Duncan criticizes city arrests

Candidate accuses gubernatorial opponent O'Malley of artificially boosting statistics


Bringing one of the city's most pressing criminal justice issues into this year's gubernatorial campaign, Montgomery County Executive Douglas M. Duncan became the latest person to criticize Mayor Martin O'Malley over allegations of widespread false arrests by the city Police Department.

Duncan's comments followed a lawsuit, filed Thursday by the National Association for the Advancement of Colored People and the American Civil Liberties Union, alleging that thousands of people are arrested and held for hours without being charged. Duncan accused the O'Malley administration yesterday of artificially boosting arrest statistics to give the impression he is tough on crime.

"It's becoming all too clear that this is the latest example of politics trumping policy with the mayor," Duncan said at a news conference at his new Baltimore headquarters in Charles Village. "The Police Department should not be used as a political tool for this campaign."

Duncan's attack is the most recent development in a long-simmering debate over arrests made by the Baltimore Police Department that the state's attorney's office declines to prosecute -- an issue that has recently reappeared in a City Council resolution calling for an investigation into the possible use of arrest quotas.

Duncan and O'Malley are seeking the Democratic nomination for governor in this year's Sept. 12 primary.

Duncan's running mate, former Baltimore State's Attorney Stuart O. Simms, said the dimensions of the problem have grown significantly since he ran the prosecutor's office. Simms said solutions could include offering more police training and creating a community court for misdemeanors.

"When arrests occur that do not result in prosecution, it ... represents a significant misuse of public and police resources," Simms said.

The two were joined by Del. Jill P. Carter, a Baltimore Democrat, who has called for a federal investigation into Police Department practices.

O'Malley's campaign swung back yesterday, noting a 12.2 percent increase in crime within Montgomery County in the first quarter of this year, reported this week by Montgomery County police, as well as a U.S. Department of Justice investigation into racial profiling by the county Police Department that led to new requirements for officers making traffic stops.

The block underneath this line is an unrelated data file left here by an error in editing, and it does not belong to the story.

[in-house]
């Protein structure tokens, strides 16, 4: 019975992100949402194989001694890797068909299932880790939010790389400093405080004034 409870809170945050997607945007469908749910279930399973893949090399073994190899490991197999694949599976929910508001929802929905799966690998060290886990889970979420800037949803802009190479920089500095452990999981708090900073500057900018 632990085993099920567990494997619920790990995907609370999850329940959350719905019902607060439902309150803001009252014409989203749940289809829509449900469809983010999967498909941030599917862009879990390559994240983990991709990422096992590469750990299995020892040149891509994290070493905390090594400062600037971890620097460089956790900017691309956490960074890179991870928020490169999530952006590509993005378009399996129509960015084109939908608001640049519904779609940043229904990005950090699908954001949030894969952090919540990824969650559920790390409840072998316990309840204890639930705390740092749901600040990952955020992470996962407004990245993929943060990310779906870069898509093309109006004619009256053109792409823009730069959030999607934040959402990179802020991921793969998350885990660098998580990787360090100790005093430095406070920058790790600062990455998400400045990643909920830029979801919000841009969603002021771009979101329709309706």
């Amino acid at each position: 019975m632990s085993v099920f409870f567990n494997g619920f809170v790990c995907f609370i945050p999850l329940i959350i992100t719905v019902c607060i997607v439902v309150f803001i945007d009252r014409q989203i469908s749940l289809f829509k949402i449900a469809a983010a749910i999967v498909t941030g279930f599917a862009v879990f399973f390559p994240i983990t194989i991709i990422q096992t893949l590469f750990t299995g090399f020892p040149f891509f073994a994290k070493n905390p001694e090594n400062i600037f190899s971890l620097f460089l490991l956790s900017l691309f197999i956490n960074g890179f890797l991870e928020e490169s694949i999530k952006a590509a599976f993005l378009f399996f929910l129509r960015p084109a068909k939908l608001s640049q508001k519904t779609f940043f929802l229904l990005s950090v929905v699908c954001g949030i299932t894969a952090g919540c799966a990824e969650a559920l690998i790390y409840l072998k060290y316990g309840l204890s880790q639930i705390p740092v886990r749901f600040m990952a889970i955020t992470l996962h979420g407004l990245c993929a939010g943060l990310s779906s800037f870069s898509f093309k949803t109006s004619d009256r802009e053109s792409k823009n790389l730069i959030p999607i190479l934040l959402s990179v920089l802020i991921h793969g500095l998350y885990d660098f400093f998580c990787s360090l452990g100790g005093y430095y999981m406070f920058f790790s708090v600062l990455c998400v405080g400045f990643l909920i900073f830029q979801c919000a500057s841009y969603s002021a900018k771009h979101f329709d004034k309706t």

"That's really rich that the Montgomery County executive would try to lecture the Baltimore Police Department when he is subject to a consent decree on racial profiling," said O'Malley campaign spokesman Rick Abbruzzese. "This is just another attempt to distract from Montgomery County's soaring crime rate under Doug Duncan."

David Weaver, a spokesman with the Duncan campaign, said the county entered into a voluntary agreement to track traffic stops -- not a court-ordered consent decree -- and said the terms of the arrangement were lifted last year.

Though violent crime was down in Baltimore last year, it is still significantly higher than in Montgomery County. What's more, Duncan has repeatedly criticized the O'Malley administration's collection of crime data.

City officials say prosecutors weigh many factors when handling arrests. A prosecutor may decide, for instance, that time served in Central Booking is appropriate punishment -- a determination that was made in about a third of the 3,110 arrests not prosecuted in the first quarter of 2006.

The other two-thirds, according to data provided by the city state's attorney's office, were because prosecutors believed they could not prove beyond a reasonable doubt that a crime occurred.

Baltimore bucked a national trend in large cities last year with a 2.5 percent drop in homicides and an overall 3.6 percent drop in violent crime, according to the preliminary annual uniform crime report data released this week by the FBI.


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